Status update: It’s not always about the ego, mister.

The same caveats apply to the social networking world. There is too much pressure to ‘create’ the perfect online profile or to be perceived in a certain way. We wish to put our best face forward, to scream from the cyber mountaintops the most intimate details of our lives. Perhaps we’re all just clamoring so hard for love and acceptance in a disconnected and fragmented world that we want validation from anybody and everybody, from our BFF to that guy we used to ride the bus with on Monday mornings.

And so we go on about our perfect guy or girl. Our recent business success. Our mind-blowing vacation to Tahiti. We casually toss in a few photos of ourselves into an online album, including the one in a bikini, doing Wheel Pose on the beach. (“Oh, is that me?”) We are buoyed by a resounding chorus of likes, and some comments we could, perhaps, do without. All of those ‘likes’ and comments have come to serve as real emotional currency, and that is kind of unsettling.

I need some space. At least for a while.

Everybody has a megaphone. Nobody has ears. It is like the scene from “The Wizard of Oz” where man sits behind a curtain, pulling levers and yelling into the microphone and making a terrible ruckus. “Pay no attention to the man behind the curtain!” he yells to the audience, when his identity is threatened. What does it take to pull the curtain away, to risk being who we are IRL? Does authenticity sometimes mean being vulnerable?

Yoga teaches us that self-discovery is like peeling an onion. We are constantly peeling away different layers to reveal the shining self underneath. To practice yoga, one must embrace vulnerability, try things that may be painful or unsettling. An asana practice releases tightness and congestion from the physical body. Eventually, blockages ease from the energetic and etherial bodies. If the need for human connection resides somewhere in the higher realms, then we must teach ourselves to view others as flesh and blood rather than a collection of electronic blips on a screen. We also allow them to pursue their own paths, but protect our own energy.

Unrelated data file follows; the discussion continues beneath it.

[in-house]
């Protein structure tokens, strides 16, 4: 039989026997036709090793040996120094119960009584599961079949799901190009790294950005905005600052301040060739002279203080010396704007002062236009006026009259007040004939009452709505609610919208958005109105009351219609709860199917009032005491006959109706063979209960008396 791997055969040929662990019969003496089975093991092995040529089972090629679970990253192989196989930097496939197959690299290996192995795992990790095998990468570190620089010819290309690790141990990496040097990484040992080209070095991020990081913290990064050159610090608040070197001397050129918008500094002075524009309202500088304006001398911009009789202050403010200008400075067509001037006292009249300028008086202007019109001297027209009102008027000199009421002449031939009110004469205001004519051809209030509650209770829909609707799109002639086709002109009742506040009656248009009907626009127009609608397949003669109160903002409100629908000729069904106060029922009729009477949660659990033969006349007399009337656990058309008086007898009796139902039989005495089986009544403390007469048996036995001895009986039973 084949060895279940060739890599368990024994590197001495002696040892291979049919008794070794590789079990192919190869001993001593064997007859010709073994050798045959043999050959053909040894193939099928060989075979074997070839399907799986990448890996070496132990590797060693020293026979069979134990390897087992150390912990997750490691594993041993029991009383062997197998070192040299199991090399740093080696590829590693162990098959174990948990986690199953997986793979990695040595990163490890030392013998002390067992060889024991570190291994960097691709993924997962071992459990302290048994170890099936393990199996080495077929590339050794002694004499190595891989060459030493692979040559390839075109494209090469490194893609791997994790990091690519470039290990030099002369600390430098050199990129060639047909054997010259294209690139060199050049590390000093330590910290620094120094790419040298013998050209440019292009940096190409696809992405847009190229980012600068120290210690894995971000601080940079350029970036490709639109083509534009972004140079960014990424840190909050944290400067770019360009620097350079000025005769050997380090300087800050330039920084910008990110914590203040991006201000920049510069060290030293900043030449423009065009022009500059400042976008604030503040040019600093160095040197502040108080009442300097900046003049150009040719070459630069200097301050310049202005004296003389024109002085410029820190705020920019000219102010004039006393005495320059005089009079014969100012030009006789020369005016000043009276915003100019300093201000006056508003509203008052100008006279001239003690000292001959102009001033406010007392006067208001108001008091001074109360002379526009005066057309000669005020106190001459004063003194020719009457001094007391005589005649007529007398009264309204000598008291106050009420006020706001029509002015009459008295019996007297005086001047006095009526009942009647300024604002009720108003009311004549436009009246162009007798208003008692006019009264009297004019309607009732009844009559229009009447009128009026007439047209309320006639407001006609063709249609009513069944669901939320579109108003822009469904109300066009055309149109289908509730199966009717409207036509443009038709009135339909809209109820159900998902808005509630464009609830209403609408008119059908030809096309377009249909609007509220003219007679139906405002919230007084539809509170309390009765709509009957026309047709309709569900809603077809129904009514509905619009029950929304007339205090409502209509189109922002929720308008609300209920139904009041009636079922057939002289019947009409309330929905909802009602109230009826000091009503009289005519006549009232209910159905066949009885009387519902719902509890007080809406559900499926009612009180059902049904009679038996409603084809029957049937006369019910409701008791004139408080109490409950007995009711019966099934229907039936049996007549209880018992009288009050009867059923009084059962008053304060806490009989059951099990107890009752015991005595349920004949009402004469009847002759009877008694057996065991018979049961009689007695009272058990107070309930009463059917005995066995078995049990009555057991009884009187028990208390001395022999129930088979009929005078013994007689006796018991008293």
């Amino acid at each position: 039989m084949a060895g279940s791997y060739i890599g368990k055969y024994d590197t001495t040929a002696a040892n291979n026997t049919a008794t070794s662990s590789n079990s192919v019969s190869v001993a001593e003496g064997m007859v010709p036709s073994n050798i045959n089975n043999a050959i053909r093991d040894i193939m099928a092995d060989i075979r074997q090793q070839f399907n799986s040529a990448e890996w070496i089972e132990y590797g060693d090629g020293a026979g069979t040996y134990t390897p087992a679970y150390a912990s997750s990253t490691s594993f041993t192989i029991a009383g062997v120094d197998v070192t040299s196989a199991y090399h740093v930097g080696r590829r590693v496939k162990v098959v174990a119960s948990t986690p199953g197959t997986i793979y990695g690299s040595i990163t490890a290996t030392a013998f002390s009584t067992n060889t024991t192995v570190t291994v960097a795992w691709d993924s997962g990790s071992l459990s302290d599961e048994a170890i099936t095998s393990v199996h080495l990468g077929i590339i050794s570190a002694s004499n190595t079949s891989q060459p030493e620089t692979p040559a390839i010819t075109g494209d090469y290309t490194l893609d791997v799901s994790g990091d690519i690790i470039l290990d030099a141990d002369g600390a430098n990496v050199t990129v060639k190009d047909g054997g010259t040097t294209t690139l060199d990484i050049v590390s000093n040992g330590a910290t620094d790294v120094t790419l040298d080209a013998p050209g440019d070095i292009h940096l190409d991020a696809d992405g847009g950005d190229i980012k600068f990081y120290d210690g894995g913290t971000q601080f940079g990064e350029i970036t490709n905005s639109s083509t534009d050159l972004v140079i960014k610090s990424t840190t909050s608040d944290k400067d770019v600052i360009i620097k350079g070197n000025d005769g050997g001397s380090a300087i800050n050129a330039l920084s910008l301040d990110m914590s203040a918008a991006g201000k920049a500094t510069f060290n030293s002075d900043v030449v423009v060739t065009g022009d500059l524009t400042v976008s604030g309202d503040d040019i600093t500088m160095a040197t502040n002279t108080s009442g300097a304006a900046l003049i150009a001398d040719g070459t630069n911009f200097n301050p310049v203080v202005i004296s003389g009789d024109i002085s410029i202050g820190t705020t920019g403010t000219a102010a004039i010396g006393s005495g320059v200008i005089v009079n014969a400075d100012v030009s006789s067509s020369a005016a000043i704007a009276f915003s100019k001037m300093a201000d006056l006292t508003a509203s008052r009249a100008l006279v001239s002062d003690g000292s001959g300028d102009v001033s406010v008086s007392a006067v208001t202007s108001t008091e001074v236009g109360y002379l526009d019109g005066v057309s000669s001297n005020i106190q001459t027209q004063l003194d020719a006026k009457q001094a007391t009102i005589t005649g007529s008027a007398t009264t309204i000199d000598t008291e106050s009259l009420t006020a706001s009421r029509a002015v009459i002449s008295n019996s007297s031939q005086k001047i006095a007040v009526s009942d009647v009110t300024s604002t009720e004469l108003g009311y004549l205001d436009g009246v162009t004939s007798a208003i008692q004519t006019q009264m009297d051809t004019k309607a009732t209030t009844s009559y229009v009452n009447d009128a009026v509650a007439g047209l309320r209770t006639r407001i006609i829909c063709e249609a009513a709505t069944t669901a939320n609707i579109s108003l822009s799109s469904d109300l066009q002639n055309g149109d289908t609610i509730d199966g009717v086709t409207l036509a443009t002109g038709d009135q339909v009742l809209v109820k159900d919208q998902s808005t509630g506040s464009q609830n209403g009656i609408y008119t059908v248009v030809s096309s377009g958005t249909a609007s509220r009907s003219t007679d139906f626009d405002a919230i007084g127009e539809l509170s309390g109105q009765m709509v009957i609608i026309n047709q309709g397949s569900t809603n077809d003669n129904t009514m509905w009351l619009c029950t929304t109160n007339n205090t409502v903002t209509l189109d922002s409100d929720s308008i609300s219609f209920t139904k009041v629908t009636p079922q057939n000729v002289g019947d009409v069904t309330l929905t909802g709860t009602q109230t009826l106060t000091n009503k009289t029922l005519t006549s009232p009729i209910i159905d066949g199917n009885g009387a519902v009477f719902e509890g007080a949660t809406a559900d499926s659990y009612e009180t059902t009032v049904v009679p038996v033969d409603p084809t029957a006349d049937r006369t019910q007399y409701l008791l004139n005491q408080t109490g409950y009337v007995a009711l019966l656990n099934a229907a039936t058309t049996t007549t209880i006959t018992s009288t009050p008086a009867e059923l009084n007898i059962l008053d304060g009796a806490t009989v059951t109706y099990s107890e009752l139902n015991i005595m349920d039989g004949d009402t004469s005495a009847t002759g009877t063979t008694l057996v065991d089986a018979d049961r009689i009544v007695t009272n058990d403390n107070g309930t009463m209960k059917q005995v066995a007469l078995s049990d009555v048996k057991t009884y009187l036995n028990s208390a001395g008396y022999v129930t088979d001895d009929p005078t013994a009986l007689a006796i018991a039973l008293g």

It is high time, I think, to risk Facebook exile. Maybe I’ll join a salsa-dancing club. Maybe a competitive tiddlywinks federation. Is there life outside of Verona walls? I’ll see.


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Ed: Brianna Bemel


About Marthe Weyandt

Marthe Weyandt is a Pittsburgh-based yoga instructor and freelance writer. She enjoys traveling and spending time in the great outdoors. She is currently learning to play guitar, albeit badly and at frequencies only dogs can hear. She believes in the power of the word, creatively and lovingly rendered, to create positive change in the world. She has a Bachelor’s in English and Religion from Dickinson College and a Master’s in International Affairs from Columbia University. She spent two years as an English instructor with the United States Peace Corps in Madagascar. Check out some of her other work here.


19 Responses to “Why I Decided to Break Up with Facebook: A Yogic Perspective.”

  1. […] in our lives. They remind us to love, as we experience the pains and struggles of life. The connection of love is our proof we are alive; we are […]

  2. Dan says:

    It’s brave and unsettling to untether from our electronic routines as we redefine wholeness and levity. And it’s quite remarkable that each generation struggles–and eventually comes to terms–with identity in the face of constant change.